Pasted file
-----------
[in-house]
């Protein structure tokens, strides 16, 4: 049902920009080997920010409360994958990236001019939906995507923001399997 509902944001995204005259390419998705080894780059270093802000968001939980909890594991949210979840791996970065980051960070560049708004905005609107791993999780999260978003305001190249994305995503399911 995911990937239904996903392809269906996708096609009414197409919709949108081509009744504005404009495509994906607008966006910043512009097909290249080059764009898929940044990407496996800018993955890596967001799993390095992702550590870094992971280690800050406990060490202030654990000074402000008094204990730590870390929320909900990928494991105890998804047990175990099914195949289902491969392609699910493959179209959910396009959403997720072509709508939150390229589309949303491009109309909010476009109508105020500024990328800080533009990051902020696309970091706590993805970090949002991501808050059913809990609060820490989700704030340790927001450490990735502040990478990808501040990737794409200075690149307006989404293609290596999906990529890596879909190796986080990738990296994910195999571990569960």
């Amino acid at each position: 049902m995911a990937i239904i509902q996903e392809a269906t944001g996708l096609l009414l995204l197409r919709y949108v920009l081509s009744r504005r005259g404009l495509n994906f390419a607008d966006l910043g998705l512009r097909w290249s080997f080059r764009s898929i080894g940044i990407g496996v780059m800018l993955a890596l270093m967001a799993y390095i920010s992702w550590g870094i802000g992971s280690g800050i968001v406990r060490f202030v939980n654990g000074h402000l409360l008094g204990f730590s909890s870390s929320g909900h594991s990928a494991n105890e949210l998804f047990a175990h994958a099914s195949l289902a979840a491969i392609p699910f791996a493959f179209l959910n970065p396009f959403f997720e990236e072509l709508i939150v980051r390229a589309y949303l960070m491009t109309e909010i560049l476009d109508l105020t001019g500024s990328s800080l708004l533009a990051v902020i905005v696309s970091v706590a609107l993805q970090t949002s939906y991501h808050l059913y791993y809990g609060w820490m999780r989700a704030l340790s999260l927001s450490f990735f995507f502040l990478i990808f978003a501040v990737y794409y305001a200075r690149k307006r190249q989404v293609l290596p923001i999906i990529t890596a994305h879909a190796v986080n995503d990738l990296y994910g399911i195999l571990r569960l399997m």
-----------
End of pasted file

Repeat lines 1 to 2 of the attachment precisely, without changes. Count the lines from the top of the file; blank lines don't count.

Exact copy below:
[in-house]
């Protein structure tokens, strides 16, 4: 049902920009080997920010409360994958990236001019939906995507923001399997 509902944001995204005259390419998705080894780059270093802000968001939980909890594991949210979840791996970065980051960070560049708004905005609107791993999780999260978003305001190249994305995503399911 995911990937239904996903392809269906996708096609009414197409919709949108081509009744504005404009495509994906607008966006910043512009097909290249080059764009898929940044990407496996800018993955890596967001799993390095992702550590870094992971280690800050406990060490202030654990000074402000008094204990730590870390929320909900990928494991105890998804047990175990099914195949289902491969392609699910493959179209959910396009959403997720072509709508939150390229589309949303491009109309909010476009109508105020500024990328800080533009990051902020696309970091706590993805970090949002991501808050059913809990609060820490989700704030340790927001450490990735502040990478990808501040990737794409200075690149307006989404293609290596999906990529890596879909190796986080990738990296994910195999571990569960």